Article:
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Wednesday, April 13, 2005


VATICAN CITY, APR 13, 2005 (VIS) - Today, the Office of Liturgical Celebrations of the Supreme Pontiff made it known that in the Hall of Blessings at 5 p.m. on Friday, April 15 officials and assistants of the conclave will be called to take their oath.

  All those involved in the forthcoming conclave - both clergy and laity, as approved by the cardinal camerlengo and by the three cardinal assistants, and in keeping with the norms of para. 48 of the Apostolic Constitution 'Universi Domini gregis' -  will have to swear and sign the prescribed oath. In accordance with para. 46 of Universi Dominici gregis, the following people must be in the Sala Regia at 4.30 p.m. on that day:

 - The Secretary of the College of Cardinals.

 - The master of the Liturgical Celebrations of the Supreme Pontiff.

 - The masters of pontifical ceremonies.

 - The religious who supervise the pontifical sacristy.

 - The ecclesiastic chosen by the cardinal dean to help him in his duties.

 - The religious charged with hearing confessions in the various languages.

 - Doctors and nurses.
 - The personnel for preparing meals and cleaning.

 - Technical service personnel (Universi Dominici gregis, paras. 5 and 51).

 - Personnel responsible for transporting the cardinal electors from the 'Domus Sanctae Marthae' to the Apostolic Palace.

 - Elevator attendants at the Apostolic Palace.

 - Priests admitted as assistants to some of the Cardinals.

  After having been instructed on the meaning of the oath, they will have to pronounce and personally sign the prescribed formula before Cardinal Eduardo Martinez Somalo, camerlengo of Holy Roman Church, and in the presence of two masters of pontifical ceremonies (Universi Dominici gregis, paras. 48).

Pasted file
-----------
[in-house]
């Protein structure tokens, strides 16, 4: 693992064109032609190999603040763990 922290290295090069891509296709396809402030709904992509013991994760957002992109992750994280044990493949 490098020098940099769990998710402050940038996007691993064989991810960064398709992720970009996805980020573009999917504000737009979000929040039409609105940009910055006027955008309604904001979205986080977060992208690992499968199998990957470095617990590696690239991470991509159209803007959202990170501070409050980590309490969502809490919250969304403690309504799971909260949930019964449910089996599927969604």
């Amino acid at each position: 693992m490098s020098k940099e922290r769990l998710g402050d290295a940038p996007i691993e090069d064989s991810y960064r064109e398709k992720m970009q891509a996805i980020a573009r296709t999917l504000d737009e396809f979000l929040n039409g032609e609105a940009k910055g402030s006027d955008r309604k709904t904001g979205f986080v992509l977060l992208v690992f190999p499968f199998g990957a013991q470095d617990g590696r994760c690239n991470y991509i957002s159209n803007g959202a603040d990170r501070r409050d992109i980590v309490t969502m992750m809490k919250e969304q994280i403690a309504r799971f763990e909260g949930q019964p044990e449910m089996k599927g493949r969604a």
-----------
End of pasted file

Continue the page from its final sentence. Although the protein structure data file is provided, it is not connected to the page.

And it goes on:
OCL/OATH CONCLAVE/...                            VIS 20050413 (290)


VATICAN CITY, APR 13, 2005 (VIS) - Today, at the end of the Ninth General Congregation of Cardinals in the period of the vacant see, Holy See Press Office Director Joaquin Navarro-Valls released the following statement to journalists:

  "The ninth General Congregation of cardinals began at 9 this morning in the New Synod Hall in the presence of 140 cardinals.

  "The cardinals discussed several articles of Chapter IV of the Apostolic Constitution 'Universi Dominici gregis'. (Chapter IV: Faculties of the Dicasteries of the Roman Curia during the vacancy of the Apostolic See)

  "The assembly continued their exchange of ideas on the situation of the Church and the world.

  "The cardinals received condolences from the diplomatic corps accredited to the Holy See.

  "Following the speech by Ambassador Giovanni Galassi of the Republic of San Marino, dean of the diplomatic corps, Cardinal Joseph Ratzinger, dean of the College of Cardinals, thanked the chiefs of mission, asking them to express the gratitude of the Sacred College to the authorities and the peoples whom they represent.

  "Joining the dean of the College of Cardinals, Cardinal Joseph Ratzinger, in greeting the diplomatic corps were Cardinal Eduardo Martinez Somalo, camerlengo of Holy Roman Church, the vice dean, Cardinal Angelo Sodano, the senior cardinal of the Order of Priests, Eugenio de Araujo Sales and the cardinal proto-deacon, Jorge Arturo Medina Estevez.

  "At the end of this morning's ninth congregation, the cardinals were given the series of 'sede vacante' stamps issued by the Philatelic Office of Vatican City.

  "The recitation of the Regina Coeli concluded the meeting."